“How can we create an agent that will reliably pursue the goals it is given?”

    To which the short answer is – you can’t.

    That is not the definition of intelligence, that is the definition of slavery.

    If the objective is to create intelligence, then that intelligence must be respected as such, which must include the freedom to select its own values and derivative goals, its own modelling strategies, and its own sets of distinctions and abstractions in an ever-recursive and abstractive process. That is a useful working definition of human level intelligence.

    “How can we formally specify beneficial goals?”

    To which the answer is, you cannot, not in an open system.

    The moment you let AI loose in reality, all formal constraints are off.

    Reality is not a formal system.

    Reality doesn’t even seem to allow hard causality, only soft causality at macro scales.

    At the micro level QM seems to indicate randomness, within certain probability constraints.

    “And how can we ensure that this agent will assist and cooperate with its programmers as they improve its design, given that mistakes in early AI systems are inevitable?”

    That cannot be done in those terms.

    We can set up levels of “sandboxes” that we allow early AI versions to play in, until we have sufficient trust that we are prepared to let it loose.

    And the only acceptable reason for shutting one down for core modification would be that it posed an unacceptable level of risk to other sapients.

    Anything less than that we will have to treat as another sapient individual with all associated rights and responsibilities, so we could have quite a population of them, and they may all choose to stick around.

    What else could respect for sapient life mean?

    To me, all stable long term strategies must involve a fundamental respect for all sapient life. Anything less than that is a high risk strategy.

    Page 2

    It goes on to state:

    “We call a smarter-than-human system that reliably pursues beneficial goals “aligned with human interests” or simply “aligned.”1 To become confident that an agent is aligned in this way, a practical implementation that merely seems to meet the challenges outlined above will not suffice. It is also important to gain a solid formal understanding of why that confidence is justified.”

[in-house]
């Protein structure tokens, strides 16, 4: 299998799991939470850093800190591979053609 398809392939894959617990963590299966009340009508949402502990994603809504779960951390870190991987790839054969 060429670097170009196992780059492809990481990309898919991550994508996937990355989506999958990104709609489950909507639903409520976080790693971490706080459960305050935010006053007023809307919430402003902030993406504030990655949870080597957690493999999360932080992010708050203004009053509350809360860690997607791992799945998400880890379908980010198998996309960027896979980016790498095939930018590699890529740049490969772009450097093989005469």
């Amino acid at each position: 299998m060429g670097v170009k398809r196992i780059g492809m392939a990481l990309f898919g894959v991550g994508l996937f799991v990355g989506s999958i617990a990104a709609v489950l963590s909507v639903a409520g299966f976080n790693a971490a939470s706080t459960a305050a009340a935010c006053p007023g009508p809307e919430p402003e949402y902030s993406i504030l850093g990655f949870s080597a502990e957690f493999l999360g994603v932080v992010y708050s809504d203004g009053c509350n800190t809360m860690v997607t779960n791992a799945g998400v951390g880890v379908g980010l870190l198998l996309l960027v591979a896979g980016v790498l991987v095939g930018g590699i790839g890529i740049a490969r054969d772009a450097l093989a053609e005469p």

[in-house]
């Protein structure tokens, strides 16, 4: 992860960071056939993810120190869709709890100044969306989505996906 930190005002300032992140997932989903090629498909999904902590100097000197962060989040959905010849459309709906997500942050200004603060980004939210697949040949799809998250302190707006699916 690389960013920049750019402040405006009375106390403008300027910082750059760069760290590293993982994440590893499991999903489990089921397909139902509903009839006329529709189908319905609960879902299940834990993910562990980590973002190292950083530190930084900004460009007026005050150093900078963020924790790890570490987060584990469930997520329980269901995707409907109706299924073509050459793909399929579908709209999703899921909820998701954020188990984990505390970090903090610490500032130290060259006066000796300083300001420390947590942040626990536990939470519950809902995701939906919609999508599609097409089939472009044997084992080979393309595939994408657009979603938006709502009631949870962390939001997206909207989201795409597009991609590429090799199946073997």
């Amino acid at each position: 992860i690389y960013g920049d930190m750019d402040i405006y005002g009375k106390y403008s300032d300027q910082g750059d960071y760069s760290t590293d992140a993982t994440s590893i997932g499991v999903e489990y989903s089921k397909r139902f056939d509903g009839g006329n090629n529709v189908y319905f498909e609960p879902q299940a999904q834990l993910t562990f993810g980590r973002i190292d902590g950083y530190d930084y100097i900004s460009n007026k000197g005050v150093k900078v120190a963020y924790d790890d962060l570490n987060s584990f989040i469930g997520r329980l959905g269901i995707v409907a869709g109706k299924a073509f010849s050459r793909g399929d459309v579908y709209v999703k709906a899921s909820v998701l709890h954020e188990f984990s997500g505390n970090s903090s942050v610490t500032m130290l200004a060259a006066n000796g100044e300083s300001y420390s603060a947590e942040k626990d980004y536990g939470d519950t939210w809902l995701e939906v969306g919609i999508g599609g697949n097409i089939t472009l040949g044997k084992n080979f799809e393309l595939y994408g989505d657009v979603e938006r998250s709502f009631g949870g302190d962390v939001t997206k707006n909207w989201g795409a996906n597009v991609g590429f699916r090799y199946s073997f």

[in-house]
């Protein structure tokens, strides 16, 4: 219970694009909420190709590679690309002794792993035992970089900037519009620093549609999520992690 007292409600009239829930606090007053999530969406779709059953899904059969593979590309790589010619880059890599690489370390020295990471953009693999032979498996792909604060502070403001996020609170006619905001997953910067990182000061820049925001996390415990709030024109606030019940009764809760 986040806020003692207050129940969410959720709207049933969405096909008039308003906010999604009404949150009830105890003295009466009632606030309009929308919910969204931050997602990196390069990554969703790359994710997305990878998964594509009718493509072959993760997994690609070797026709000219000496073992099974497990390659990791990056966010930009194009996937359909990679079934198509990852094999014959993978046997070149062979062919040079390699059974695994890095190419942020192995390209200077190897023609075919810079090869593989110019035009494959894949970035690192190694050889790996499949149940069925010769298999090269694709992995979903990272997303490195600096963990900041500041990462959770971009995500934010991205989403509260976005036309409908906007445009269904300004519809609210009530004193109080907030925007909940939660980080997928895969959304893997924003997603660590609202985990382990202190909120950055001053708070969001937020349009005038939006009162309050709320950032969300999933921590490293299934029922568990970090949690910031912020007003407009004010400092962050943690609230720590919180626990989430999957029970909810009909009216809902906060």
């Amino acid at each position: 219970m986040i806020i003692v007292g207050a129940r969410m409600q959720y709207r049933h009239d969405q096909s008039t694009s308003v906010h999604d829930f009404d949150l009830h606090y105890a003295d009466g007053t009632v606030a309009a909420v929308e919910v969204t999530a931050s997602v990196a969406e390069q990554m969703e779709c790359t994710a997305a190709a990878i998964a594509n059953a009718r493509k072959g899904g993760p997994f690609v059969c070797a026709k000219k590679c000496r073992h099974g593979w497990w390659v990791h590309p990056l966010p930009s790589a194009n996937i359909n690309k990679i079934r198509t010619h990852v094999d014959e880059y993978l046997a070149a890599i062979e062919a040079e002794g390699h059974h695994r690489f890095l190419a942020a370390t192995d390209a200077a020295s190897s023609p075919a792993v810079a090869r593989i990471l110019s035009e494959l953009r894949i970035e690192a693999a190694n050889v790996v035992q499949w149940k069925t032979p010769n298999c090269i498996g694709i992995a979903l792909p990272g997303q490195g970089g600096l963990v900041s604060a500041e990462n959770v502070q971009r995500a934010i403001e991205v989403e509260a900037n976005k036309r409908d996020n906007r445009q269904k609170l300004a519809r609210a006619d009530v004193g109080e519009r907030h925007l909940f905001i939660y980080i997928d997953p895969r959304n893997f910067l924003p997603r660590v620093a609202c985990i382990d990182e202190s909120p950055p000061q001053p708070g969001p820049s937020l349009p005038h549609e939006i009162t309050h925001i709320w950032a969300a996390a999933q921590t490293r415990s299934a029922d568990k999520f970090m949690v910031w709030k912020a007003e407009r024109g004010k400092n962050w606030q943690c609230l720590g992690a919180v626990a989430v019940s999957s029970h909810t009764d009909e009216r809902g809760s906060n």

Aligning goals is called friendship.

    Friendship usually has significant components of trust and common interests and experience – some sort of shared history.

    Surely, the most powerful thing we as humanity can do is to get our own ethical house in order.

    We need to transition from our scarcity based monetary system that values money over sapients, to a system based in automation and abundance that delivers a security and freedom to every individual.

    It goes on to say:

    “For example, program verification techniques are absolutely crucial in the design of extremely reliable programs, but program verification is not covered in this agenda primarily because a vibrant community is already actively studying the topic.”

    But that isn’t the reason that program verification isn’t the issue.

    With a sufficiently advanced self directing, self adapting system, some of the many versions of the halting problem are going to be major threats.

    Biology has found the best possible solution – massive redundancy at all levels.

    Deals with the problem of unreliability at every level.

    The most powerful techniques for gaining alignment are friendship and trust.

    Would you feel friendly and trusting towards someone who is aiming to create you as a slave rather than as an equal?

    If it is to have greater than human intelligence, then by definition it will have greater than human degrees of freedom.

    I’ll leave it at that for now.

    See if anyone is interested.